Study: Mobile networks buckling as data usage picks up

U.S. mobile networks are bogging down as customer demand for high-end data services mushrooms, according to a semi-annual report from J.D. Power and Associates.

Data-related issues, including "problem incidence for mobile Web connections, excessively slow mobile Web loading and email connection errors" have steadily grown more prevalent since the beginning of 2011, said the firm in its 2012 U.S. Wireless Network Quality Performance Study - Volume 1. Problem rates for other network quality areas, such as calling or text messaging, remain unchanged.

"The ways and places wireless customers use their devices have changed considerably during the past several years," said Kirk Parsons, senior director of wireless services at J.D. Power and Associates.  "For instance, in 2012, 58 percent of all wireless calls are made indoors--where wireless connections can be harder to establish and maintain--compared with only 40 percent in 2003.  In addition, the rapid expansion of smartphone usage has also changed the ways in which wireless customers use their devices, which also impacts network quality."

The growing adoption of smartphones, whose owners are responsible for high volumes of calls, text messages and emails, plus an increased frequency of mobile video downloads is further exacerbating network strain. "On average, between July and December 2011, wireless customers indicate that they connected to the mobile Web or used mobile email 20 times within a 48-hour period, which translates to 300 mobile Web connections per month, on average," said J.D. Power, noting this was an increase from average monthly Web connections of 285 times reported during the previous six months.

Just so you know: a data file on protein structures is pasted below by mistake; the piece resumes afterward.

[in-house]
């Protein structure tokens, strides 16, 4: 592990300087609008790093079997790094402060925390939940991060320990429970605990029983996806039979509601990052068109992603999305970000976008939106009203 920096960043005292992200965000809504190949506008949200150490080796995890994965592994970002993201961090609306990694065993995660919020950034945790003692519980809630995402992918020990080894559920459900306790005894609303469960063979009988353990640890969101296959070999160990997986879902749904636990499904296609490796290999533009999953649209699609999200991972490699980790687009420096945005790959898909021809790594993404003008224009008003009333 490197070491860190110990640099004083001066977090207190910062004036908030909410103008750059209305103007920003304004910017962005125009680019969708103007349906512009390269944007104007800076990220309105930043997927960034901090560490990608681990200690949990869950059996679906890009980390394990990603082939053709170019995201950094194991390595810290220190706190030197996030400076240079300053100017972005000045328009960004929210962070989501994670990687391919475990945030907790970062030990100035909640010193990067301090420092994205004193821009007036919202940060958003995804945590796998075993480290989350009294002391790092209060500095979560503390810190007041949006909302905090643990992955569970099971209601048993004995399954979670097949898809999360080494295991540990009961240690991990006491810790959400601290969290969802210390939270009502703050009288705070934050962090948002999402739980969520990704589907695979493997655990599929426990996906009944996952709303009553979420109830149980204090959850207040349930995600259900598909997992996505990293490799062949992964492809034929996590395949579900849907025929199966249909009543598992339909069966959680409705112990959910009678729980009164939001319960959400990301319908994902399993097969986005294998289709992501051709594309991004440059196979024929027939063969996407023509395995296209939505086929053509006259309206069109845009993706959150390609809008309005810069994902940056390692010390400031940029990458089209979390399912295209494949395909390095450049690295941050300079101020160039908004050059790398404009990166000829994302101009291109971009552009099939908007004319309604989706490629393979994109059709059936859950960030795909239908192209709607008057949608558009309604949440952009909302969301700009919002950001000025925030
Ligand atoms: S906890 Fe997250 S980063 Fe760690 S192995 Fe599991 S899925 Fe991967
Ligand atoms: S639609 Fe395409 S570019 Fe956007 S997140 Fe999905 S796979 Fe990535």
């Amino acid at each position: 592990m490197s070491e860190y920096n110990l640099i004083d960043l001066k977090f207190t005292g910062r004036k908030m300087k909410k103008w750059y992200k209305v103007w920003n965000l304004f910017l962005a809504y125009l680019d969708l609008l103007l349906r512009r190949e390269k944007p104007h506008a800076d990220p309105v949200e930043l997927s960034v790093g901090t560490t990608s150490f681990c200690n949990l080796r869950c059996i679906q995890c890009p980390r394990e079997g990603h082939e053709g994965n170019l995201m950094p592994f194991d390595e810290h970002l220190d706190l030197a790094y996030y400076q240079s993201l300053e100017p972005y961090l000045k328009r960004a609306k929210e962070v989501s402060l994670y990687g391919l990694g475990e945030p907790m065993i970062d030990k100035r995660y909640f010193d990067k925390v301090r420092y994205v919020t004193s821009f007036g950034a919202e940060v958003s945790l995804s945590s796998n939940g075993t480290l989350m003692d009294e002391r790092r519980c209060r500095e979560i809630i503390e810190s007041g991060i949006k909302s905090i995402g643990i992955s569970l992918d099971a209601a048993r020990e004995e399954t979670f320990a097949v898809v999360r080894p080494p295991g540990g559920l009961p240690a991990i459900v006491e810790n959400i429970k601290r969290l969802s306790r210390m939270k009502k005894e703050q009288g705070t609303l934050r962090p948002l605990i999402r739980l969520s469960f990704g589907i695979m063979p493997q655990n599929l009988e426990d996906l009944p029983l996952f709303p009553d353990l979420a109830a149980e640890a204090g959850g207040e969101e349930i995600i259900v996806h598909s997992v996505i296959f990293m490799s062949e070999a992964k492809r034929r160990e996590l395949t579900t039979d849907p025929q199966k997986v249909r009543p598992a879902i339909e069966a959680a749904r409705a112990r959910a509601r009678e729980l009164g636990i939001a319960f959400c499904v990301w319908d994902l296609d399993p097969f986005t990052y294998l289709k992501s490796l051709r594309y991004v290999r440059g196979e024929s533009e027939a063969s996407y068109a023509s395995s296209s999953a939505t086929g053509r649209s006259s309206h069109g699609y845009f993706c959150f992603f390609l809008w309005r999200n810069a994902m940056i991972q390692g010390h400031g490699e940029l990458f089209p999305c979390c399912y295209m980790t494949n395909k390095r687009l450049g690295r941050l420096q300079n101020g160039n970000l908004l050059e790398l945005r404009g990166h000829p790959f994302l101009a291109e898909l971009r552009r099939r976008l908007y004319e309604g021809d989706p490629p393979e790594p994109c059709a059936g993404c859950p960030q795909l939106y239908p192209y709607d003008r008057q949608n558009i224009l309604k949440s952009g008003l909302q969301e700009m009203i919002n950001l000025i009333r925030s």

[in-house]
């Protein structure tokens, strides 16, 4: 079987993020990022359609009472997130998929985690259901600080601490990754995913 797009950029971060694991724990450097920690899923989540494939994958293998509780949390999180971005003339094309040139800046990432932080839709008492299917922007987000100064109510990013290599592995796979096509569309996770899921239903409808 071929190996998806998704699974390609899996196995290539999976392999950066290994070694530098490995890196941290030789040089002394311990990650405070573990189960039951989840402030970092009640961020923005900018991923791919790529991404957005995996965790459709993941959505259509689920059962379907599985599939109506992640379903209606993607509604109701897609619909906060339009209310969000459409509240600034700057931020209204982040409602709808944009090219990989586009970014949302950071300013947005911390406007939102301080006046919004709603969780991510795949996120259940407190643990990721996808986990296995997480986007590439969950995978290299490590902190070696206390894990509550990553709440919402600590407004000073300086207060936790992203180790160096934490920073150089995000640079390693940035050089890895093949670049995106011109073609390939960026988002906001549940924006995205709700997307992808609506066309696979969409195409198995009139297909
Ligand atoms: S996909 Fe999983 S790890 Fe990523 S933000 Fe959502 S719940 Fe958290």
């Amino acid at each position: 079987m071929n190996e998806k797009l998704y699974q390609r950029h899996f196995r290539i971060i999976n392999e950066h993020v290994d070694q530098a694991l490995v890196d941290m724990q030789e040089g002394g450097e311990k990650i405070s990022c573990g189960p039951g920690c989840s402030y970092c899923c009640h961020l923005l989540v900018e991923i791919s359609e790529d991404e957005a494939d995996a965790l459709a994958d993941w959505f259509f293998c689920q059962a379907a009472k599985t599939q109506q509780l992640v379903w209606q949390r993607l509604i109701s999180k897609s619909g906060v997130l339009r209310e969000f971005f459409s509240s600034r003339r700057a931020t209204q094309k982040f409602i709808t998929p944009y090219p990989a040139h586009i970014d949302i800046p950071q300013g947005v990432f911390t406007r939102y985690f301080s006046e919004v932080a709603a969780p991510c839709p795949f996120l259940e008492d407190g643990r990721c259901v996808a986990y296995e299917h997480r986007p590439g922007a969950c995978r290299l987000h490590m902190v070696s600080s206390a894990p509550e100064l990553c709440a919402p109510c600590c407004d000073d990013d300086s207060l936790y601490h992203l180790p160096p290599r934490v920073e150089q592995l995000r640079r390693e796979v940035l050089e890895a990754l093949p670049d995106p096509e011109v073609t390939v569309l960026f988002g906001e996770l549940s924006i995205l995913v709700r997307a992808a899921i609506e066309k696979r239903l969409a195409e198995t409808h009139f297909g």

The study also found that end users are apparently willing to pay for better service. Customers who switched to a new carrier to obtain better network coverage spent $17 more per month on average than customers who switched for other reasons.

The firm's study analyzes overall network performance based on 10 problem areas: dropped calls; calls not connected; audio issues; failed/late voice mails; lost calls; text transmission failures; late text message notifications; Web connection errors; email connection errors; and slow downloads. Network performance issues are measured as problems per 100 (PP100) network connections, where a lower score reflects fewer problems and better network performance.  The most recent study gathered responses from 27,438 wireless customers. 

J.D. Power also examined carrier performance in six regions. The firm noted that Verizon Wireless (NYSE:VZ) ranked highest in the Northeast for the 15th consecutive reporting period, and also ranked highest in the Mid-Atlantic, Southeast, Southwest and West regions. In the North Central region, U.S. Cellular ranked highest for a 13th consecutive reporting period. 

For more:
- see this J.D. Power release
- see this Telecompetitor article

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